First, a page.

Jeb Bush is a smart guy. (Though we should say not smart enough to know that he needs to iron out the creases of his brand new dress shirt after unfolding it. GAFFE! He's finished.) He really does go on and on about policy specifics in the topics that interest him, and you get the sense that he would've fielded as many questions as possible if he didn't have other events to attend. It's a refreshing display from a primary field whose other members largely screech red-meat fearmongering nonsense about Barack Obama's intention to nuke Israel.

One shouldn't confuse Bush's understanding of federal policy for political naivety, though. He knows how to hedge.

Consider one attendee, who represents manufacturers of ATVs and other small engine vehicles. What started out as a tailored tiny-industry specific question ended up being something much bigger. The questioner argued that 10 percent ethanol blend fuels are corrosive to engines. Does he support continuing the Renewable Fuel Standard? In other words: do you support cutting off this federal welfare pipeline to Iowa agribusiness?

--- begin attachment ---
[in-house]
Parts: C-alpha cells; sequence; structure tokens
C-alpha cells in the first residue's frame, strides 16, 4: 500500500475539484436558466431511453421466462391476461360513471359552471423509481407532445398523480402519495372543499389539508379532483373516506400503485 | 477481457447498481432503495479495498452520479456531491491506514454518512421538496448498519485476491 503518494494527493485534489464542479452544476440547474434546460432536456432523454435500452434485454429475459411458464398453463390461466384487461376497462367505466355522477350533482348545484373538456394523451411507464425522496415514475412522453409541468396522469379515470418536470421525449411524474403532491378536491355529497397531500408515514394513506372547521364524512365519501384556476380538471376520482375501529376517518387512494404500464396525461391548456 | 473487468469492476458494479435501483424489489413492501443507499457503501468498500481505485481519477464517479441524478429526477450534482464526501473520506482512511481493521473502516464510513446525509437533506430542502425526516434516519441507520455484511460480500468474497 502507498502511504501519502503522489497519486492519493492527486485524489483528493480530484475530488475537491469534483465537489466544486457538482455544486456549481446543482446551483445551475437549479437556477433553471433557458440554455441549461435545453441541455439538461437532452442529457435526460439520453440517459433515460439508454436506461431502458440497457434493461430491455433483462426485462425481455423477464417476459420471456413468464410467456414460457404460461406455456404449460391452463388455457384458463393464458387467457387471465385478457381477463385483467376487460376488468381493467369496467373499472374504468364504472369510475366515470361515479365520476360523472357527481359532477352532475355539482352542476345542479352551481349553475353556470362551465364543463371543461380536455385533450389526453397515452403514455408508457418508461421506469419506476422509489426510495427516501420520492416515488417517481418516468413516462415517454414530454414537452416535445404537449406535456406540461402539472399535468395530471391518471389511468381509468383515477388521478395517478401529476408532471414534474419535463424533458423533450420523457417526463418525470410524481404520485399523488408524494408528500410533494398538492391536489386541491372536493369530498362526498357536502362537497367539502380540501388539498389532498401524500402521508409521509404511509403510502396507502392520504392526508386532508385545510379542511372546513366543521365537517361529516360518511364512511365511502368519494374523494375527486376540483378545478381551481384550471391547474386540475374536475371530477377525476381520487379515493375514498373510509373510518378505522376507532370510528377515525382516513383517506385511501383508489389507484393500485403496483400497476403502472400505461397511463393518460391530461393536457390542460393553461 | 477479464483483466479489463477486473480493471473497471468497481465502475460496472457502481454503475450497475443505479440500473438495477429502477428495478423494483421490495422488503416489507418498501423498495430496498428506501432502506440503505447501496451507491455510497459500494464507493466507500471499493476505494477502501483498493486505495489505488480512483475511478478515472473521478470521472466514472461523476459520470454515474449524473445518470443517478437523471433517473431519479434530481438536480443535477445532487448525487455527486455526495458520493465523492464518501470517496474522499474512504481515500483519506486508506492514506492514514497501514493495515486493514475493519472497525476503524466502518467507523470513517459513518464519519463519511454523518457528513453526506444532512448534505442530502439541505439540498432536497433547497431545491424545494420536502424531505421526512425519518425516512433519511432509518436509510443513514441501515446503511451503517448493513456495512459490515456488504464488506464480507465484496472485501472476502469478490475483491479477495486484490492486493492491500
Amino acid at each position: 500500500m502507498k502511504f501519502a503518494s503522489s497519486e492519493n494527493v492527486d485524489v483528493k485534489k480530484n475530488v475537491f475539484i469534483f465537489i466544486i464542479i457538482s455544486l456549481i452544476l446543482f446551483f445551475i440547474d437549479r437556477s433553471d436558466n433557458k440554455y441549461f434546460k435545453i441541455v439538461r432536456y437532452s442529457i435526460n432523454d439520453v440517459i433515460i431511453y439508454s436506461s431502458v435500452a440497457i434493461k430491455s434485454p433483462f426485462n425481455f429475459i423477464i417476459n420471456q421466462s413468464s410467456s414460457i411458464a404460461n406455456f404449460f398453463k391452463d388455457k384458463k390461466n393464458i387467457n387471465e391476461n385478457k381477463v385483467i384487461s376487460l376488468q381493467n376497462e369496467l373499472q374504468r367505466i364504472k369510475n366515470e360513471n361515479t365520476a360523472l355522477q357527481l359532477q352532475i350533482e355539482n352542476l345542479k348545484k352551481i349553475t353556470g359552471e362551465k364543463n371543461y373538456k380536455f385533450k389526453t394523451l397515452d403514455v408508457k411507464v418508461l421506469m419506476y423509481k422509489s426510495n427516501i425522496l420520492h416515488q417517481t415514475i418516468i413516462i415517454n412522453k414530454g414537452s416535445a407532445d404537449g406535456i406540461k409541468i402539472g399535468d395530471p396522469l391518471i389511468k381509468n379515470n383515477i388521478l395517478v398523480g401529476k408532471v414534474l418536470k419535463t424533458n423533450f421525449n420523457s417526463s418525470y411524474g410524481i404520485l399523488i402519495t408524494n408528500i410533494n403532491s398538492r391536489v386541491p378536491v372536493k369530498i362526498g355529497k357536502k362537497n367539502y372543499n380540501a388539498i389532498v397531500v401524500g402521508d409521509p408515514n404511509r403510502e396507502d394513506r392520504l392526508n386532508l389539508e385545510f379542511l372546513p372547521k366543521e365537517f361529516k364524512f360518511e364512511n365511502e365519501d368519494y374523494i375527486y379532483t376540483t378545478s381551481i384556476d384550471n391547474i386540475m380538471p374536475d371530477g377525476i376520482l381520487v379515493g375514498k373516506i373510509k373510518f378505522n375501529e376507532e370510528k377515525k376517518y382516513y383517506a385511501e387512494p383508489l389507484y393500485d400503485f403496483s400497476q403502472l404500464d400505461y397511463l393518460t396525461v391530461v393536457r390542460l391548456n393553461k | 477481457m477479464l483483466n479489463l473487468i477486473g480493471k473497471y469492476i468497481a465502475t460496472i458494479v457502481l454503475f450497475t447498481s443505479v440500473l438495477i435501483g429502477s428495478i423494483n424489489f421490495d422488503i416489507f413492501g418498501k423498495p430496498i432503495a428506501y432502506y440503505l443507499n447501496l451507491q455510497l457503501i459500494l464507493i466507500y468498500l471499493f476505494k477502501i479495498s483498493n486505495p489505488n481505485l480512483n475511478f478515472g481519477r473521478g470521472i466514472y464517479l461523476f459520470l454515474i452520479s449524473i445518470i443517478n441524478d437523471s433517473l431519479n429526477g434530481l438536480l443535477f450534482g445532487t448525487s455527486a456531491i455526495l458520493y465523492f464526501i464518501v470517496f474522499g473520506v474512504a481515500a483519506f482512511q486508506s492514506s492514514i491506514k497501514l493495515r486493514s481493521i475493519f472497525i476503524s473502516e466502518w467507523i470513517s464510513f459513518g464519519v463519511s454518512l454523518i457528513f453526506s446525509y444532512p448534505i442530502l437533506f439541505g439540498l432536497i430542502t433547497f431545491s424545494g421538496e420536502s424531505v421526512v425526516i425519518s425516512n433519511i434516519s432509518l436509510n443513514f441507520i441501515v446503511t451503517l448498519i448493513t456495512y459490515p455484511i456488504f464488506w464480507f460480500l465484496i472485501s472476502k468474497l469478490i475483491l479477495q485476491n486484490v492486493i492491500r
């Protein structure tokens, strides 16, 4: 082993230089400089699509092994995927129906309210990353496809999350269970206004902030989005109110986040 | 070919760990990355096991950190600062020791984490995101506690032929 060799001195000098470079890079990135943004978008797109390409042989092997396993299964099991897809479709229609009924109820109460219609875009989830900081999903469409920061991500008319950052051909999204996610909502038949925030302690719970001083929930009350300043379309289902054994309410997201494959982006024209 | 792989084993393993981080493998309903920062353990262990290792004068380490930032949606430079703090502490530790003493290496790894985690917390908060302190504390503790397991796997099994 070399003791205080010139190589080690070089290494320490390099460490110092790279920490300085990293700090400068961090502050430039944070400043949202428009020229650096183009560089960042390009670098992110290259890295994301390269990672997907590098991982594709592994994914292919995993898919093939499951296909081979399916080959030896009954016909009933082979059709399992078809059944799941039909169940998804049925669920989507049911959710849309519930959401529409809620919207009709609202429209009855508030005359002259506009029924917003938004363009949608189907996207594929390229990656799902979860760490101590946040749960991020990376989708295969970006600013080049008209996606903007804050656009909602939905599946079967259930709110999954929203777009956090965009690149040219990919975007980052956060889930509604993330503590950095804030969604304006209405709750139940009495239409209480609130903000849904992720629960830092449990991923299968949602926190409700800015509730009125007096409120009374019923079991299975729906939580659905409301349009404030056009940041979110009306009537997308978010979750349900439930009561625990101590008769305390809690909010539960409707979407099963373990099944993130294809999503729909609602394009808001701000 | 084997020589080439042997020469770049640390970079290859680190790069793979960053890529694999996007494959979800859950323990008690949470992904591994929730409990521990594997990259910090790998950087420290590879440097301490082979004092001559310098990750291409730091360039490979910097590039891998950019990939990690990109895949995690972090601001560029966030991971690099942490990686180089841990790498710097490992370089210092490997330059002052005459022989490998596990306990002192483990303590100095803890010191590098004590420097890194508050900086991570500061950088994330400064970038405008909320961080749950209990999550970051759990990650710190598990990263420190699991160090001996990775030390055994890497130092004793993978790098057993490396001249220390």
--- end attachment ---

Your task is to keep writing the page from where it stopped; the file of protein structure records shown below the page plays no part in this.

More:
Otherwise staunch defenders of the free market would cut off their rights before allowing this special favor to Iowa industry to lapse. "Don’t mess with RFS," the nine-million-term Iowa governor, Terry Branstad, said at an agricultural summit last month. "It is the Holy Grail," unfortunate Iowa Rep. Steve King said, "and I will defend it." (Steve King is also at this New Hampshire summit today. Why? No one knows.)

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Bush fought back against the assertion that 10% ethanol fuels are bad, saying they don't negatively affect automobile engines. Iowa cheers! But then he said that the RFS should be phased out. Iowa BOOS! Then he threw in a heavily emphasized "gradually." Iowa... Iowa says "ugh, okay, fine, he has to please free-market ideologues, but we'll make sure we just hire a lot of lobbyists to ensure that plan never goes through." Everyone's a winner.